Last night I ran across a series of PowerPoint tips from Wendy Russell that I thought were worth sharing…
1. Start creating your presentations in widescreen format
I hadn’t really thought about the fact that most laptops ARE now shipping with wide screens to accommodate widescreen video and movie formats. So why not start creating any new PowerPoint slide decks that you make in widescreen format? Makes sense to me! As Wendy notes:
If your presentations will be reused in the years to come, you are wise to start now in creating them in the widescreen format. Keep in mind that converting a presentation to widescreen at a later date, will cause the text and images to be stretched and distorted. You can avoid those pitfalls and have only minimal changes to make at a later date if you start at the beginning in a widescreen format.
2. Create a custom show for a particular audience from a larger slide deck
There are several ways to create a custom show from a larger set of slides. Option 1: rename the file and delete the slides you don’t want. Option 2: Create a new presentation and copy/paste slides from the old deck into the new one. Option 3: Follow Wendy’s handy tutorial on how to create a subset of slides within the larger slide deck. Very cool…
3. Hyperlink to a new presentation from another one
Wendy walks through the process of creating a blank, hyperlinked rectangle object that will take you right to the next presentation. I’ve done this before to pull up documents or videos from within a slide deck but hadn’t thought about daisy-chaining presentations together. I’ll have to consider how I might use this concept in my teaching and/or presenting.
4. Mix portrait and landscape slides in the same presentation
I don’t know how many folks need to switch between portrait and landscape slides during a presentation, but Wendy’s tutorial covers how in case you do!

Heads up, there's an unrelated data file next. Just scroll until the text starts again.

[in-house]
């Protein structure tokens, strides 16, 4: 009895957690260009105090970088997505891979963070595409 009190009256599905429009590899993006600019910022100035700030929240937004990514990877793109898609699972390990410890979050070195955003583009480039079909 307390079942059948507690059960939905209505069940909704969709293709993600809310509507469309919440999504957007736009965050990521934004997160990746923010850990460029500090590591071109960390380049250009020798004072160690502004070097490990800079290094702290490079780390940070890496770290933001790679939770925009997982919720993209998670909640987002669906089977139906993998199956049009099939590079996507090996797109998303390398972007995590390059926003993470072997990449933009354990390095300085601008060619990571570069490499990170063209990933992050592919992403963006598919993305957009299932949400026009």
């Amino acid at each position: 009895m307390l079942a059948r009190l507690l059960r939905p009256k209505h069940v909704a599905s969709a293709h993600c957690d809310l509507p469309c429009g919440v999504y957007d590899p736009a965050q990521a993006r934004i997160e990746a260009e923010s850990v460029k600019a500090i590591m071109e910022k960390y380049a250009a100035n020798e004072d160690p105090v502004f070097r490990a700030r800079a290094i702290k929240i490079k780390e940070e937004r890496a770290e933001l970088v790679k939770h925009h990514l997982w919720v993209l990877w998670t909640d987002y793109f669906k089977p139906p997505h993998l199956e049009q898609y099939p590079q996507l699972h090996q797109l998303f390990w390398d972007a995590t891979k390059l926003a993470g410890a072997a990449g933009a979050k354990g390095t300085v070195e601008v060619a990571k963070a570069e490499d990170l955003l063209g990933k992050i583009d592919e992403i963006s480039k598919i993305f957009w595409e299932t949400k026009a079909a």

Wait, there’s one more!
Finally, this is a great time to call attention to an old post by Doug Johnson…
5. Choose your own presentation
Doug wrote about his idea to create a ‘choose your own adventure’ type of presentation. Essentially, he set up a spiffy home slide and then created short slide sequences within the presentation. Each image on the home slide had an internal hyperlink to the beginning of one of the short sequences. At the end of each sequence was an internal hyperlink back to the home slide. The audience then could choose which path it wanted to wander down at which time. A very, very nifty idea.
What PowerPoint, Keynote, or other presentation software tips have you found to be particularly unique, interesting, or helpful?
I have seen number two in action at a conference.
The presenter did the slide deck edit during that “get to know you time” at the beginning of her presentation. Are there any teachers here? (yes…leave it in.) Are there any principals here? (No…take it out.)
Of course you would have to have PLENTY of material to fill if you left out a couple of groups and you would have to practice a couple of different versions of the presentation. For most presenters these items aren’t much of a problem!
It really impressed me that I didn’t have to listen to what someone else needed to hear. Talk about being respectful of the audience…a customized talk. Cool.
I’ve been using Keynote quite a bit. I like the program’s transitions and effects better than PowerPoint’s. Plus, you can export items directly to QuickTime, PDF, PNG, SWF, HTML, or I-Pod files from the menu. Very easy and useful.
Here is the info on the Keynote ’09 updates: http://www.apple.com/iwork/keynote/
Great Ideas! I actually used Powerpoint to create each frame of my 21st century video. I then took a screen capture of each slide, and compiled it in Windows Media Maker. It’s actually a pretty simple way to create a high quality video. Students could easily do the same thing given a little technical know-how. Thanks for the tips!
Steven, thanks for sharing your tip. FYI, you also can save PowerPoint slides as image files. Just change the file type after clicking on Save As…
I’ve been trying out a different type of presentation management – web-based or downloadable – http://prezi.com/
Scot – you’re right, you can save PPT as JPG etc, but that way you lose everything except the images. AVI etc will capture any animations and transitions you build in as well.